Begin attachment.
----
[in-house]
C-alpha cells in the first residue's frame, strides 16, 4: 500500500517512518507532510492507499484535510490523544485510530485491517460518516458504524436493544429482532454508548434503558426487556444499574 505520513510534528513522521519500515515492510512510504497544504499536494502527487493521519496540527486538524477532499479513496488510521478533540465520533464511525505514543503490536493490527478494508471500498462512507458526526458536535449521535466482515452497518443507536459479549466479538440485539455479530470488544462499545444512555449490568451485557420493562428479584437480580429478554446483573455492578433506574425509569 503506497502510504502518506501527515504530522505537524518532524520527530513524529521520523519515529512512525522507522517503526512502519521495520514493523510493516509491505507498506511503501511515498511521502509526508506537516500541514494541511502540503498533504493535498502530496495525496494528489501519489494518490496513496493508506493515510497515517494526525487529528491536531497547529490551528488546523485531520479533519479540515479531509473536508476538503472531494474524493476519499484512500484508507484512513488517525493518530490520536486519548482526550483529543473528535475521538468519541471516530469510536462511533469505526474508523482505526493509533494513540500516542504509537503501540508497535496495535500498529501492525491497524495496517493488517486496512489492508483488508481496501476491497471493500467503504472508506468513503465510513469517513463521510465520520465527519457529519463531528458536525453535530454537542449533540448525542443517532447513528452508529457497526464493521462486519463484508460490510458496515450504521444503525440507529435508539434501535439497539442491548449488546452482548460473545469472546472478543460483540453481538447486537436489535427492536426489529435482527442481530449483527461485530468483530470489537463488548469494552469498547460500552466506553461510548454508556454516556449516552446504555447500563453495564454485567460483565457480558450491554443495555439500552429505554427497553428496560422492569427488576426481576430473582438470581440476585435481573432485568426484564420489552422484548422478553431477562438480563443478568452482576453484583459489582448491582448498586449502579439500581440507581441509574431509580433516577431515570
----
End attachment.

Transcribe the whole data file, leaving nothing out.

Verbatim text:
[in-house]
C-alpha cells in the first residue's frame, strides 16, 4: 500500500517512518507532510492507499484535510490523544485510530485491517460518516458504524436493544429482532454508548434503558426487556444499574 505520513510534528513522521519500515515492510512510504497544504499536494502527487493521519496540527486538524477532499479513496488510521478533540465520533464511525505514543503490536493490527478494508471500498462512507458526526458536535449521535466482515452497518443507536459479549466479538440485539455479530470488544462499545444512555449490568451485557420493562428479584437480580429478554446483573455492578433506574425509569 503506497502510504502518506501527515504530522505537524518532524520527530513524529521520523519515529512512525522507522517503526512502519521495520514493523510493516509491505507498506511503501511515498511521502509526508506537516500541514494541511502540503498533504493535498502530496495525496494528489501519489494518490496513496493508506493515510497515517494526525487529528491536531497547529490551528488546523485531520479533519479540515479531509473536508476538503472531494474524493476519499484512500484508507484512513488517525493518530490520536486519548482526550483529543473528535475521538468519541471516530469510536462511533469505526474508523482505526493509533494513540500516542504509537503501540508497535496495535500498529501492525491497524495496517493488517486496512489492508483488508481496501476491497471493500467503504472508506468513503465510513469517513463521510465520520465527519457529519463531528458536525453535530454537542449533540448525542443517532447513528452508529457497526464493521462486519463484508460490510458496515450504521444503525440507529435508539434501535439497539442491548449488546452482548460473545469472546472478543460483540453481538447486537436489535427492536426489529435482527442481530449483527461485530468483530470489537463488548469494552469498547460500552466506553461510548454508556454516556449516552446504555447500563453495564454485567460483565457480558450491554443495555439500552429505554427497553428496560422492569427488576426481576430473582438470581440476585435481573432485568426484564420489552422484548422478553431477562438480563443478568452482576453484583459489582448491582448498586449502579439500581440507581441509574431509580433516577431515570